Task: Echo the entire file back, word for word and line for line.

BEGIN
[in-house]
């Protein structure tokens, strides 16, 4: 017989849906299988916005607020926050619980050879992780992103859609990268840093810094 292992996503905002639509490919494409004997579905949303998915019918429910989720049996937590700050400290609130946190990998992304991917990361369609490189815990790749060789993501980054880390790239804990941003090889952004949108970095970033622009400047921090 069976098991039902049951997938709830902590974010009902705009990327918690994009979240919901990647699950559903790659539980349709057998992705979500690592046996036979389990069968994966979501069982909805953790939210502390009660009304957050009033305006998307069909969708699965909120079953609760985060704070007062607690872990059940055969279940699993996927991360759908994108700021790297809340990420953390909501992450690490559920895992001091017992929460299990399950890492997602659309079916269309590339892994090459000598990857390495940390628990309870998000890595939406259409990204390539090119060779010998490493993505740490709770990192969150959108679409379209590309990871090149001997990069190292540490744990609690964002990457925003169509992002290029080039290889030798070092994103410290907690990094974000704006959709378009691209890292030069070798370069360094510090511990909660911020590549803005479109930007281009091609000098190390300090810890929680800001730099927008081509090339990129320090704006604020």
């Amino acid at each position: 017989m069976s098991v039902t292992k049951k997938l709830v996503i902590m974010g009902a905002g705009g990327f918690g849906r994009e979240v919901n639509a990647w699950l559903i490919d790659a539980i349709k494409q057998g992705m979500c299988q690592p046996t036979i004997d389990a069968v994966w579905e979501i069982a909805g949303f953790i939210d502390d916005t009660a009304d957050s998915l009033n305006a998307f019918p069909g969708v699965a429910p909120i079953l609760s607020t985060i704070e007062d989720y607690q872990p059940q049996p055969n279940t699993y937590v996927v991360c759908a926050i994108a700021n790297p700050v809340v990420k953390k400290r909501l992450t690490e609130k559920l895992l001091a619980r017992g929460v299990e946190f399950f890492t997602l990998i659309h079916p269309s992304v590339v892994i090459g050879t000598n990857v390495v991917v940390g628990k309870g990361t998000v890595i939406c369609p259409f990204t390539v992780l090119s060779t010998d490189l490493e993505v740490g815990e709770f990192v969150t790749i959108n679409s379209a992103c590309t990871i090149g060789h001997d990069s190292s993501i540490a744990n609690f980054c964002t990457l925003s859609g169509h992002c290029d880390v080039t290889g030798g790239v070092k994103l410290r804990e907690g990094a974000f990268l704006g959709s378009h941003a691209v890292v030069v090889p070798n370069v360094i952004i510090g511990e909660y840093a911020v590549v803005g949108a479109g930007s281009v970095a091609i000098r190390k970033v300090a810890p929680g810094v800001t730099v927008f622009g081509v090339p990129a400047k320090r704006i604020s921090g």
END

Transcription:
[in-house]
């Protein structure tokens, strides 16, 4: 017989849906299988916005607020926050619980050879992780992103859609990268840093810094 292992996503905002639509490919494409004997579905949303998915019918429910989720049996937590700050400290609130946190990998992304991917990361369609490189815990790749060789993501980054880390790239804990941003090889952004949108970095970033622009400047921090 069976098991039902049951997938709830902590974010009902705009990327918690994009979240919901990647699950559903790659539980349709057998992705979500690592046996036979389990069968994966979501069982909805953790939210502390009660009304957050009033305006998307069909969708699965909120079953609760985060704070007062607690872990059940055969279940699993996927991360759908994108700021790297809340990420953390909501992450690490559920895992001091017992929460299990399950890492997602659309079916269309590339892994090459000598990857390495940390628990309870998000890595939406259409990204390539090119060779010998490493993505740490709770990192969150959108679409379209590309990871090149001997990069190292540490744990609690964002990457925003169509992002290029080039290889030798070092994103410290907690990094974000704006959709378009691209890292030069070798370069360094510090511990909660911020590549803005479109930007281009091609000098190390300090810890929680800001730099927008081509090339990129320090704006604020």
């Amino acid at each position: 017989m069976s098991v039902t292992k049951k997938l709830v996503i902590m974010g009902a905002g705009g990327f918690g849906r994009e979240v919901n639509a990647w699950l559903i490919d790659a539980i349709k494409q057998g992705m979500c299988q690592p046996t036979i004997d389990a069968v994966w579905e979501i069982a909805g949303f953790i939210d502390d916005t009660a009304d957050s998915l009033n305006a998307f019918p069909g969708v699965a429910p909120i079953l609760s607020t985060i704070e007062d989720y607690q872990p059940q049996p055969n279940t699993y937590v996927v991360c759908a926050i994108a700021n790297p700050v809340v990420k953390k400290r909501l992450t690490e609130k559920l895992l001091a619980r017992g929460v299990e946190f399950f890492t997602l990998i659309h079916p269309s992304v590339v892994i090459g050879t000598n990857v390495v991917v940390g628990k309870g990361t998000v890595i939406c369609p259409f990204t390539v992780l090119s060779t010998d490189l490493e993505v740490g815990e709770f990192v969150t790749i959108n679409s379209a992103c590309t990871i090149g060789h001997d990069s190292s993501i540490a744990n609690f980054c964002t990457l925003s859609g169509h992002c290029d880390v080039t290889g030798g790239v070092k994103l410290r804990e907690g990094a974000f990268l704006g959709s378009h941003a691209v890292v030069v090889p070798n370069v360094i952004i510090g511990e909660y840093a911020v590549v803005g949108a479109g930007s281009v970095a091609i000098r190390k970033v300090a810890p929680g810094v800001t730099v927008f622009g081509v090339p990129a400047k320090r704006i604020s921090g």